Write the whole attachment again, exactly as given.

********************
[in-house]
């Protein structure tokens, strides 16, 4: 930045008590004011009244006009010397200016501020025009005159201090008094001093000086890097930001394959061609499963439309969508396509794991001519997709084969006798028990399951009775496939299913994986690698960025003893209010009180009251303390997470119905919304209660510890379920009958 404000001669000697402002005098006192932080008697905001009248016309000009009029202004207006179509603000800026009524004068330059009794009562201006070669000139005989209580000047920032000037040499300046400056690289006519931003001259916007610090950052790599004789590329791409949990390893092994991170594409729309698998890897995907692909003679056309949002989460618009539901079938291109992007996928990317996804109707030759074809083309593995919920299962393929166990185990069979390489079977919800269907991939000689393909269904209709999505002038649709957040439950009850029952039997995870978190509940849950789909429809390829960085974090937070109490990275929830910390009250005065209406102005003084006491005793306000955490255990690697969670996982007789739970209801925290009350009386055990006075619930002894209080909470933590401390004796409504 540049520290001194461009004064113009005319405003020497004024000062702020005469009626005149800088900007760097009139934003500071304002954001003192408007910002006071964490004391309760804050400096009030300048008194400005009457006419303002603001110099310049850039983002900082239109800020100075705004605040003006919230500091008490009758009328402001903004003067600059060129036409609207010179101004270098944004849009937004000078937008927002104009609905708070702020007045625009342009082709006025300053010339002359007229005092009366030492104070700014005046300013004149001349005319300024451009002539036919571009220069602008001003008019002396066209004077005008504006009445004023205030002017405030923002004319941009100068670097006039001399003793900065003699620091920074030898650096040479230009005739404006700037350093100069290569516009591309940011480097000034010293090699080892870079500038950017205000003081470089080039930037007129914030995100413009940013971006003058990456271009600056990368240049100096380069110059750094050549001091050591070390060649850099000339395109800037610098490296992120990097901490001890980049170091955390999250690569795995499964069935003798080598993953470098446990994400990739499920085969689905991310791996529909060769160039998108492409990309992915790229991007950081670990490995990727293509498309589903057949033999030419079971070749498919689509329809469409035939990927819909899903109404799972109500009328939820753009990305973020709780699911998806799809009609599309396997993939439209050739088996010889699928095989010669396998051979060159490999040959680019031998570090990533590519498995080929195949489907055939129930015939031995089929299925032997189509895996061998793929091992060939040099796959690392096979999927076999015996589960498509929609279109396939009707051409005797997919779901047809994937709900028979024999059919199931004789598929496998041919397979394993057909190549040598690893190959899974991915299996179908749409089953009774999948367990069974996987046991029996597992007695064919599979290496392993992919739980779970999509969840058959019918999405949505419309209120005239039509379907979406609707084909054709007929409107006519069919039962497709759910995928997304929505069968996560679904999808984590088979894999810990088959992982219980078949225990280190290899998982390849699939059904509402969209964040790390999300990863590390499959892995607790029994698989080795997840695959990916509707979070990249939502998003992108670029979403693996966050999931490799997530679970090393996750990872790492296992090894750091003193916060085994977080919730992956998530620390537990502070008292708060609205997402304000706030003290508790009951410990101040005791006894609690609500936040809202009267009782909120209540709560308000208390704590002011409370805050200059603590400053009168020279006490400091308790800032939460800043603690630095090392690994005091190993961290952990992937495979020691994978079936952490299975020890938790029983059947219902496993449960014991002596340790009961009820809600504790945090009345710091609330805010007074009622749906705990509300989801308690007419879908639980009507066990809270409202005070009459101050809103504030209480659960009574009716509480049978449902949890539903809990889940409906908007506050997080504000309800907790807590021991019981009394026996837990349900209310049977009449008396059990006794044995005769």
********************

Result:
[in-house]
């Protein structure tokens, strides 16, 4: 930045008590004011009244006009010397200016501020025009005159201090008094001093000086890097930001394959061609499963439309969508396509794991001519997709084969006798028990399951009775496939299913994986690698960025003893209010009180009251303390997470119905919304209660510890379920009958 404000001669000697402002005098006192932080008697905001009248016309000009009029202004207006179509603000800026009524004068330059009794009562201006070669000139005989209580000047920032000037040499300046400056690289006519931003001259916007610090950052790599004789590329791409949990390893092994991170594409729309698998890897995907692909003679056309949002989460618009539901079938291109992007996928990317996804109707030759074809083309593995919920299962393929166990185990069979390489079977919800269907991939000689393909269904209709999505002038649709957040439950009850029952039997995870978190509940849950789909429809390829960085974090937070109490990275929830910390009250005065209406102005003084006491005793306000955490255990690697969670996982007789739970209801925290009350009386055990006075619930002894209080909470933590401390004796409504 540049520290001194461009004064113009005319405003020497004024000062702020005469009626005149800088900007760097009139934003500071304002954001003192408007910002006071964490004391309760804050400096009030300048008194400005009457006419303002603001110099310049850039983002900082239109800020100075705004605040003006919230500091008490009758009328402001903004003067600059060129036409609207010179101004270098944004849009937004000078937008927002104009609905708070702020007045625009342009082709006025300053010339002359007229005092009366030492104070700014005046300013004149001349005319300024451009002539036919571009220069602008001003008019002396066209004077005008504006009445004023205030002017405030923002004319941009100068670097006039001399003793900065003699620091920074030898650096040479230009005739404006700037350093100069290569516009591309940011480097000034010293090699080892870079500038950017205000003081470089080039930037007129914030995100413009940013971006003058990456271009600056990368240049100096380069110059750094050549001091050591070390060649850099000339395109800037610098490296992120990097901490001890980049170091955390999250690569795995499964069935003798080598993953470098446990994400990739499920085969689905991310791996529909060769160039998108492409990309992915790229991007950081670990490995990727293509498309589903057949033999030419079971070749498919689509329809469409035939990927819909899903109404799972109500009328939820753009990305973020709780699911998806799809009609599309396997993939439209050739088996010889699928095989010669396998051979060159490999040959680019031998570090990533590519498995080929195949489907055939129930015939031995089929299925032997189509895996061998793929091992060939040099796959690392096979999927076999015996589960498509929609279109396939009707051409005797997919779901047809994937709900028979024999059919199931004789598929496998041919397979394993057909190549040598690893190959899974991915299996179908749409089953009774999948367990069974996987046991029996597992007695064919599979290496392993992919739980779970999509969840058959019918999405949505419309209120005239039509379907979406609707084909054709007929409107006519069919039962497709759910995928997304929505069968996560679904999808984590088979894999810990088959992982219980078949225990280190290899998982390849699939059904509402969209964040790390999300990863590390499959892995607790029994698989080795997840695959990916509707979070990249939502998003992108670029979403693996966050999931490799997530679970090393996750990872790492296992090894750091003193916060085994977080919730992956998530620390537990502070008292708060609205997402304000706030003290508790009951410990101040005791006894609690609500936040809202009267009782909120209540709560308000208390704590002011409370805050200059603590400053009168020279006490400091308790800032939460800043603690630095090392690994005091190993961290952990992937495979020691994978079936952490299975020890938790029983059947219902496993449960014991002596340790009961009820809600504790945090009345710091609330805010007074009622749906705990509300989801308690007419879908639980009507066990809270409202005070009459101050809103504030209480659960009574009716509480049978449902949890539903809990889940409906908007506050997080504000309800907790807590021991019981009394026996837990349900209310049977009449008396059990006794044995005769």